Artist brings love to life on canvas
by Lindsay Field
July 09, 2013 12:02 AM | 2901 views | 0 0 comments | 45 45 recommendations | email to a friend | print
Powder Springs artist Sidney Carter has been painting for over 20 years. He works on a painting at his studio.
Powder Springs artist Sidney Carter has been painting for over 20 years. He works on a painting at his studio.
One west Cobb resident gets his artistic inspiration from his love for jazz music, family heritage, black history and what he calls the human spirit.

“I’m kind of all over the place,” 49-year-old Sidney Carter said about the topics of his paintings. “I like to tell people that art chose me. It is what I am supposed to be doing.”

His gallery, “Sidney’s Creations,” is located off New Macland Road in Powder Springs, and it’s where he’s been painting, using an acrylic medium, for the last 20 years.

“After graduating from college, I was doing what people called black art at the time and it was really booming in Atlanta and this is where I was making most of my money, so I moved here in the early 1990s,” Carter said.

He is originally from Panama City, Fla., but played football in college at the University of Tennessee at Martin, where he earned his four-year degree in computer graphics.

The youngest of 10 children, Carter said he acquired his love of art from two of his older brothers.

“My oldest brother, Randall, guided me toward art,” he said. “He would bring me up to Washington D.C. and enter me in different contests.”

His brother hasn’t been fortunate enough to make a living out of painting, though.

“I’m able to take care of my family with this,” Carter said. “It’s been a blessing.”

Carter’s paintings capture a variety of topics, including instruments, flowers and portraits.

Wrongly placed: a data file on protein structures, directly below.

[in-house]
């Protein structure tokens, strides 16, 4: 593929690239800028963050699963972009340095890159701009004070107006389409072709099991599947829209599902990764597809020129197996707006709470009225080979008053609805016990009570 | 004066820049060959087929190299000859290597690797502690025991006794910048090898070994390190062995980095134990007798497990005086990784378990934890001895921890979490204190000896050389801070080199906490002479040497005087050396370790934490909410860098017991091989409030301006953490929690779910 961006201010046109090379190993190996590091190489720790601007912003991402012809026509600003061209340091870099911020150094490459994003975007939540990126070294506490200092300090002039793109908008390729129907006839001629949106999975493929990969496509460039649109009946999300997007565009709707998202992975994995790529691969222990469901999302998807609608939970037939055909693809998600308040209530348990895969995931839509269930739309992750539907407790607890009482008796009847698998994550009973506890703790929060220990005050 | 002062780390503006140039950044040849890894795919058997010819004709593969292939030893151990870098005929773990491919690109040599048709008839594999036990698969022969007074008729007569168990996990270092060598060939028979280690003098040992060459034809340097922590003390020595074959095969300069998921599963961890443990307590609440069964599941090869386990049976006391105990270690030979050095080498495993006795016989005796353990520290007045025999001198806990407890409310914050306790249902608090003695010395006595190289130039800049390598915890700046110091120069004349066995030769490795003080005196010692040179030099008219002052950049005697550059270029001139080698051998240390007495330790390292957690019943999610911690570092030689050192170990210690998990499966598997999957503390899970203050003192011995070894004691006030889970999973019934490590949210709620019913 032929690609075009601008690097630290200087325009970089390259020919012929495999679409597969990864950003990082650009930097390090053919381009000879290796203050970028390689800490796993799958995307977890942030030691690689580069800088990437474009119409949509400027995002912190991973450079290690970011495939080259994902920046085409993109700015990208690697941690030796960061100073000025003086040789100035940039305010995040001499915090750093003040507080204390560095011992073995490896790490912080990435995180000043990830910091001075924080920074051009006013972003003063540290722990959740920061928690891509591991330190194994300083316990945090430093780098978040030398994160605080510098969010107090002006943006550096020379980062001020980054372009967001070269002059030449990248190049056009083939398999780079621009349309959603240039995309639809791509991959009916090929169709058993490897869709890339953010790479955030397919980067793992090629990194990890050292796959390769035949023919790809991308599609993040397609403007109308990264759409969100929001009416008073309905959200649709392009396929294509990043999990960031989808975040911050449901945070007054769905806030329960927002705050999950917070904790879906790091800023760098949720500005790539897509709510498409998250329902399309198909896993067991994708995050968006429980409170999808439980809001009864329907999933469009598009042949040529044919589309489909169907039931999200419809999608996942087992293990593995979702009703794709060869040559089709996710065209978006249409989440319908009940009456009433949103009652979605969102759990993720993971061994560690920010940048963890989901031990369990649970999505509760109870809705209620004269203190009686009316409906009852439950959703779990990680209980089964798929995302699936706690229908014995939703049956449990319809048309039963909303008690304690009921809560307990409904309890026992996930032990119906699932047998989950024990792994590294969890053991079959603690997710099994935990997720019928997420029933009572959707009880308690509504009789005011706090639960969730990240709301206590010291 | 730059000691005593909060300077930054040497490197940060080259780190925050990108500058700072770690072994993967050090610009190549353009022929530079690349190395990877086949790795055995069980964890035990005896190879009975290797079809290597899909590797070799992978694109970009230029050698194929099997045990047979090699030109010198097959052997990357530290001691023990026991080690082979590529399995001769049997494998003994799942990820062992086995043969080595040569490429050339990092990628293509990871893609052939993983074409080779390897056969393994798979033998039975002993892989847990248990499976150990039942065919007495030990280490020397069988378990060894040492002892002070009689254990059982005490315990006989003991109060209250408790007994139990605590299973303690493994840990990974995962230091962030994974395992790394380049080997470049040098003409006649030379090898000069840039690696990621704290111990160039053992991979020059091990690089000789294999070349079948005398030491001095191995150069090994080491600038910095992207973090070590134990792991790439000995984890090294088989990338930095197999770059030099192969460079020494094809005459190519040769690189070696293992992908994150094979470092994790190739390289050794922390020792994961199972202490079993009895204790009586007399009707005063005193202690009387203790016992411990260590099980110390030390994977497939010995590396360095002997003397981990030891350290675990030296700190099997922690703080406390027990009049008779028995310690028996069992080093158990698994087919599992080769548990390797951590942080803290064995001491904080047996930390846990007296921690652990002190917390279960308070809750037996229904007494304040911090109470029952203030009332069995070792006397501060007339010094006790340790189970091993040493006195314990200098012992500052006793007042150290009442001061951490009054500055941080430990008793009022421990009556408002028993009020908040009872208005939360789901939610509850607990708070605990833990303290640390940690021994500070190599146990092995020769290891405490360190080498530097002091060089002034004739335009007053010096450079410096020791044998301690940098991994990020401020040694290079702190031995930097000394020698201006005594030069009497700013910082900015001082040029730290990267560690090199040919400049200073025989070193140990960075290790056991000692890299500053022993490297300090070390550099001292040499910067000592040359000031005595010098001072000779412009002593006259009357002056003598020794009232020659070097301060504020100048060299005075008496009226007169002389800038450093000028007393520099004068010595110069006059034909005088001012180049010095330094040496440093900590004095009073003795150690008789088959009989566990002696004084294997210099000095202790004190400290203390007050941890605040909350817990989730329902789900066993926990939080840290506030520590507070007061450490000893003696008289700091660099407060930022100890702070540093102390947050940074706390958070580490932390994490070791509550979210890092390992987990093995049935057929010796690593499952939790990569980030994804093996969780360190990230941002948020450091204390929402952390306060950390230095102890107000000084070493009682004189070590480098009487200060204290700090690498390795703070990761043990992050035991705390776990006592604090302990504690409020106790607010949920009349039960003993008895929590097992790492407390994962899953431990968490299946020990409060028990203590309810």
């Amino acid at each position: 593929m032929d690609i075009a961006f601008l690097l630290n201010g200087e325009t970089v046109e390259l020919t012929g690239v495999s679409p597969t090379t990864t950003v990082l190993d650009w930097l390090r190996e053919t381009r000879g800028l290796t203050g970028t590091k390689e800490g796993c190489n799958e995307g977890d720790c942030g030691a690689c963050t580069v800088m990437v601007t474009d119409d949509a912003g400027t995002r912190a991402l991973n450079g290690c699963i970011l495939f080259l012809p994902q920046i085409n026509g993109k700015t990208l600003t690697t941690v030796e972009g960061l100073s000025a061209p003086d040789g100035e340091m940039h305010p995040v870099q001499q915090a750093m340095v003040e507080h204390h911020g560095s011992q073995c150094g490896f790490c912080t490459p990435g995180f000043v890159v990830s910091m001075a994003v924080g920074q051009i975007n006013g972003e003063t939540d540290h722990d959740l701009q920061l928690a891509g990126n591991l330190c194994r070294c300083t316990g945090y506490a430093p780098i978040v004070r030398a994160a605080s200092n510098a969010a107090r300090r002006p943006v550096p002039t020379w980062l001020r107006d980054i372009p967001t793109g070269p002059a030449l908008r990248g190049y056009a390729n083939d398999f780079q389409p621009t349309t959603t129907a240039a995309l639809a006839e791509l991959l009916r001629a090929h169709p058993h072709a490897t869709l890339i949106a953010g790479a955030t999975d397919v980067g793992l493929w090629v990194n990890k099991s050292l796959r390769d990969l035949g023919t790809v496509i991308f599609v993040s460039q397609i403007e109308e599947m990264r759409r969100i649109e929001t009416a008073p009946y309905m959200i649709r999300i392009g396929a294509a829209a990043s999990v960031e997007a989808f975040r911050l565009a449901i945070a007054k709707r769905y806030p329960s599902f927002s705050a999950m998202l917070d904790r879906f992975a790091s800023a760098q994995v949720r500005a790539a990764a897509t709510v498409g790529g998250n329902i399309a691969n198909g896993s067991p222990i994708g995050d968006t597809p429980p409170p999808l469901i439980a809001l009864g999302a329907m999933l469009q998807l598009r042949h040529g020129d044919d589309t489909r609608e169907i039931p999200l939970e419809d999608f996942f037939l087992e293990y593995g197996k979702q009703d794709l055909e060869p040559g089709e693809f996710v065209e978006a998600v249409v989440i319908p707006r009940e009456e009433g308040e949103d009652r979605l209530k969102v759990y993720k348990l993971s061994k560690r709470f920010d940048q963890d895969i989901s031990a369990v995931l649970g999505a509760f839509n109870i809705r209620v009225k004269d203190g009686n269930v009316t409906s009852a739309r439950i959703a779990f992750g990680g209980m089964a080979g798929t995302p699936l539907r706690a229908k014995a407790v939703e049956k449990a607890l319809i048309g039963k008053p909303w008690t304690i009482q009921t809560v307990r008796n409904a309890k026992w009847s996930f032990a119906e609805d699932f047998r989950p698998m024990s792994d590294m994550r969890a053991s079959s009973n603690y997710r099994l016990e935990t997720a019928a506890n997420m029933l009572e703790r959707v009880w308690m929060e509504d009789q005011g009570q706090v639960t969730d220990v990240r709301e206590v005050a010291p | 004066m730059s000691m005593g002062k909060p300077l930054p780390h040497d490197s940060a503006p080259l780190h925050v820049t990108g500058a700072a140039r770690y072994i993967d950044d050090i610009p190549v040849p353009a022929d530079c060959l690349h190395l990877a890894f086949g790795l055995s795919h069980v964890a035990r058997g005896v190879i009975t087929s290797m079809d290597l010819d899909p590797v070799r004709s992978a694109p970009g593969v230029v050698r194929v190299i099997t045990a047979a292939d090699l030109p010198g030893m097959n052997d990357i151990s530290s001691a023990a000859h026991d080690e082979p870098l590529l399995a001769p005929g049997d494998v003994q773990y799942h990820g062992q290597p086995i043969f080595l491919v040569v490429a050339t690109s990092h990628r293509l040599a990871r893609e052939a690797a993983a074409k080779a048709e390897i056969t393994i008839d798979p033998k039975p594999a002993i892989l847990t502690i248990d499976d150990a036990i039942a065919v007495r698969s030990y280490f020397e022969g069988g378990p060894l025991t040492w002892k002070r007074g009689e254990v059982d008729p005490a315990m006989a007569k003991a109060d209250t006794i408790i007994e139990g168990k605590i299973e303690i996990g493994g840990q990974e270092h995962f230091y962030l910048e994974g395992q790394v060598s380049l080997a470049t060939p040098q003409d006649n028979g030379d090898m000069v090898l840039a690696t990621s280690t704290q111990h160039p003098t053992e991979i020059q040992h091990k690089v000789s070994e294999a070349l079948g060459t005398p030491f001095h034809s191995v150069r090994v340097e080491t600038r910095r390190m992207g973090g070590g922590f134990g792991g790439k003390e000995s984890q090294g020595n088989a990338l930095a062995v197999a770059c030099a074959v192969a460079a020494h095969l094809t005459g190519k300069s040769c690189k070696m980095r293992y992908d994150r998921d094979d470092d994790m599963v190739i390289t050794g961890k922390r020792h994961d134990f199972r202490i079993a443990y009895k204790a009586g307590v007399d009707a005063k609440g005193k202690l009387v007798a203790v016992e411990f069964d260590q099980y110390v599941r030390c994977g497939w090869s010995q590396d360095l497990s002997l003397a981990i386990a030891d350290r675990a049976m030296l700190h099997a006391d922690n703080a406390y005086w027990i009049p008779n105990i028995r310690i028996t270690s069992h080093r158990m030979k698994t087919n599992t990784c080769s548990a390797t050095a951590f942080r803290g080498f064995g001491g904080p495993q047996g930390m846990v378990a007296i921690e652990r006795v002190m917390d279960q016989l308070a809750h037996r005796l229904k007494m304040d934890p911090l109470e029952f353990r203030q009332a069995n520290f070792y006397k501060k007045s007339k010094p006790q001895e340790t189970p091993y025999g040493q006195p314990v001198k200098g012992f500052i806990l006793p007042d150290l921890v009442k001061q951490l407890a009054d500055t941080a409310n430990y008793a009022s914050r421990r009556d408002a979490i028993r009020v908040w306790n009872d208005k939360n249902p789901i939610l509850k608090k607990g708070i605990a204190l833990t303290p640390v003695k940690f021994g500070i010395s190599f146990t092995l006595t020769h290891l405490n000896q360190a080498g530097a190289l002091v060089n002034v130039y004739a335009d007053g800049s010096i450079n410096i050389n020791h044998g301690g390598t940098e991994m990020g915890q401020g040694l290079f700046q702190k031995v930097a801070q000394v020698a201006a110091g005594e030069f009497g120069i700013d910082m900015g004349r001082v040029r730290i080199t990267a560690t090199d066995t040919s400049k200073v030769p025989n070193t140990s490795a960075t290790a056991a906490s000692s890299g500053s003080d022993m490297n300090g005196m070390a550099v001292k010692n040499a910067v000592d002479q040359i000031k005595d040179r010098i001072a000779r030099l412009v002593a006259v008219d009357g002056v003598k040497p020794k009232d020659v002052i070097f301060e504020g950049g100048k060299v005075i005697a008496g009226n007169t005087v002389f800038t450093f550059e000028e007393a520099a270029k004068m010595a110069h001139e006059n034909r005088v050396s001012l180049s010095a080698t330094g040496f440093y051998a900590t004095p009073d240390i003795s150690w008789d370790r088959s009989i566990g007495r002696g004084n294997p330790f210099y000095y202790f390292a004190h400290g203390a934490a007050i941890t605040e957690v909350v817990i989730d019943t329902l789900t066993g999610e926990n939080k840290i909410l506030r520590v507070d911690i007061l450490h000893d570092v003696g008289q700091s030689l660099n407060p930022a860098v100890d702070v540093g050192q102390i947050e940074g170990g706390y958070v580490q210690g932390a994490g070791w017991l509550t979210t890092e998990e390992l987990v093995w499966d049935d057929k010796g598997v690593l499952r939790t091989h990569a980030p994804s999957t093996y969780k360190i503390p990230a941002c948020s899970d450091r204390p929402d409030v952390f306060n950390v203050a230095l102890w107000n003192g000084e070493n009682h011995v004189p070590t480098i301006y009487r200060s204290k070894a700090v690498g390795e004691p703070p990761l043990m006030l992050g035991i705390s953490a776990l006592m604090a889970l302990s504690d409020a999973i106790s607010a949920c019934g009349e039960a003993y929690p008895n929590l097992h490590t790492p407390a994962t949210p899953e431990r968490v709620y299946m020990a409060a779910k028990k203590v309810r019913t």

“I like to paint family-oriented pieces; a lot of it is my past, a lot of the things I went through and experienced,” he said.

One of his favorite artists is Norman Rockwell.

“That’s who I sort of have patterned myself after,” he said. “All of his pieces told a story.”

Carter’s early pieces are mostly of his home, his two sons and even a painting of the founding fathers of his fraternity in college.

His art has not gone unnoticed by the public either.

Carter sells many pieces on the road each year at jazz festivals all over the country, and a few professional athletes and celebrities have bought his work, including NBA player Alonzo Morning, NY Giants General Manager Jerry Reese, Tra Thomas with the NFL and director and writer Spike Lee.

He also mentors young artists and recently announced that he will be teaching art lessons at his gallery.

“My goal is to open my doors to other young artists and be able to show them that they can be successful and how to be successful at it,” he said. “They may have the talent, but not the business part of being an artist.”

To sign up for art lessons or see more of Carter’s work, check out his website at

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